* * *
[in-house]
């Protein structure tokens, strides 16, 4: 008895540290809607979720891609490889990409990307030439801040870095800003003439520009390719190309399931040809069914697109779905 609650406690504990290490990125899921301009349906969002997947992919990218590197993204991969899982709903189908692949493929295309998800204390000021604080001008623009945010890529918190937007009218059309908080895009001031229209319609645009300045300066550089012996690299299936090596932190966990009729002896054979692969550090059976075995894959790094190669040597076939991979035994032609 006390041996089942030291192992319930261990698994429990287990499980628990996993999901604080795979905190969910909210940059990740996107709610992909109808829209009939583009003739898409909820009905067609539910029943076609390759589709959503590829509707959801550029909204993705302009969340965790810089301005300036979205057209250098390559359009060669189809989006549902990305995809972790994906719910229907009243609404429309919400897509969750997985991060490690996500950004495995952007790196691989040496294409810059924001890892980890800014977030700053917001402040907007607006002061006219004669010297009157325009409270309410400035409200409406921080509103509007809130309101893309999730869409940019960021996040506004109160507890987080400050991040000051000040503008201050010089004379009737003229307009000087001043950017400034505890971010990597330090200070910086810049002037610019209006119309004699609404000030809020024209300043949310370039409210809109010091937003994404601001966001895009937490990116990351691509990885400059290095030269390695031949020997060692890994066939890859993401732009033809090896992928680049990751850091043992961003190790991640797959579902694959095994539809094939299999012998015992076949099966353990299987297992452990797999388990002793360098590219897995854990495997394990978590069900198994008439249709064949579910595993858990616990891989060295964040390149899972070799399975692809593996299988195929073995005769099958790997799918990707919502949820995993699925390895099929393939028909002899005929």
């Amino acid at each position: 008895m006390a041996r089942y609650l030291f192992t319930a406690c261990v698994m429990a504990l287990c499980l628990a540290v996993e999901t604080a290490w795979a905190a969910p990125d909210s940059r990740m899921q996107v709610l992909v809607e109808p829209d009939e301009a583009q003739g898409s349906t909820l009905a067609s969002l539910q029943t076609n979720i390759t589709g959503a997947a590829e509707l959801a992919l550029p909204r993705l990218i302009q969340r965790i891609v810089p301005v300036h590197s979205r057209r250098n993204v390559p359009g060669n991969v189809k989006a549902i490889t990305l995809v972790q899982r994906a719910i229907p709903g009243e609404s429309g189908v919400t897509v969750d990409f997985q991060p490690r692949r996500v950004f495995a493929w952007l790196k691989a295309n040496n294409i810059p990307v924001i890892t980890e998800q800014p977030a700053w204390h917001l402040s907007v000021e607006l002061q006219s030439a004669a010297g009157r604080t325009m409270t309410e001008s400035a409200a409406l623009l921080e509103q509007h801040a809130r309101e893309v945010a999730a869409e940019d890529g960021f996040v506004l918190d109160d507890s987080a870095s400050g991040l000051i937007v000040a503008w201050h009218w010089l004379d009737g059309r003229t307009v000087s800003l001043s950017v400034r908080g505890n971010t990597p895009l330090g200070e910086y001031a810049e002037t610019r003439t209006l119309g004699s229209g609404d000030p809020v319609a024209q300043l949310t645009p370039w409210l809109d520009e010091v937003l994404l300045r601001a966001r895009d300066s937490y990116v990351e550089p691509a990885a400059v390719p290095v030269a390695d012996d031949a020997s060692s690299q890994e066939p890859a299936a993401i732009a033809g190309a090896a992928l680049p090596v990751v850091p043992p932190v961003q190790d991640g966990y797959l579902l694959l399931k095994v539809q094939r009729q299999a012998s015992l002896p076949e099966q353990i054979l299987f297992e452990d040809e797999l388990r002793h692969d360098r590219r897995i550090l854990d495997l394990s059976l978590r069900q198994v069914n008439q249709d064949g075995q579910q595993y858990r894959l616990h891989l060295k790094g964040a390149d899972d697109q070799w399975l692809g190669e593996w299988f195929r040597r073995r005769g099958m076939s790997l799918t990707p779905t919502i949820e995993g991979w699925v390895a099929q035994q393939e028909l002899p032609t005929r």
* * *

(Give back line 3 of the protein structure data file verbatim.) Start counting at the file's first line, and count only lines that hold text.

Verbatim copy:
């Amino acid at each position: 008895m006390a041996r089942y609650l030291f192992t319930a406690c261990v698994m429990a504990l287990c499980l628990a540290v996993e999901t604080a290490w795979a905190a969910p990125d909210s940059r990740m899921q996107v709610l992909v809607e109808p829209d009939e301009a583009q003739g898409s349906t909820l009905a067609s969002l539910q029943t076609n979720i390759t589709g959503a997947a590829e509707l959801a992919l550029p909204r993705l990218i302009q969340r965790i891609v810089p301005v300036h590197s979205r057209r250098n993204v390559p359009g060669n991969v189809k989006a549902i490889t990305l995809v972790q899982r994906a719910i229907p709903g009243e609404s429309g189908v919400t897509v969750d990409f997985q991060p490690r692949r996500v950004f495995a493929w952007l790196k691989a295309n040496n294409i810059p990307v924001i890892t980890e998800q800014p977030a700053w204390h917001l402040s907007v000021e607006l002061q006219s030439a004669a010297g009157r604080t325009m409270t309410e001008s400035a409200a409406l623009l921080e509103q509007h801040a809130r309101e893309v945010a999730a869409e940019d890529g960021f996040v506004l918190d109160d507890s987080a870095s400050g991040l000051i937007v000040a503008w201050h009218w010089l004379d009737g059309r003229t307009v000087s800003l001043s950017v400034r908080g505890n971010t990597p895009l330090g200070e910086y001031a810049e002037t610019r003439t209006l119309g004699s229209g609404d000030p809020v319609a024209q300043l949310t645009p370039w409210l809109d520009e010091v937003l994404l300045r601001a966001r895009d300066s937490y990116v990351e550089p691509a990885a400059v390719p290095v030269a390695d012996d031949a020997s060692s690299q890994e066939p890859a299936a993401i732009a033809g190309a090896a992928l680049p090596v990751v850091p043992p932190v961003q190790d991640g966990y797959l579902l694959l399931k095994v539809q094939r009729q299999a012998s015992l002896p076949e099966q353990i054979l299987f297992e452990d040809e797999l388990r002793h692969d360098r590219r897995i550090l854990d495997l394990s059976l978590r069900q198994v069914n008439q249709d064949g075995q579910q595993y858990r894959l616990h891989l060295k790094g964040a390149d899972d697109q070799w399975l692809g190669e593996w299988f195929r040597r073995r005769g099958m076939s790997l799918t990707p779905t919502i949820e995993g991979w699925v390895a099929q035994q393939e028909l002899p032609t005929r």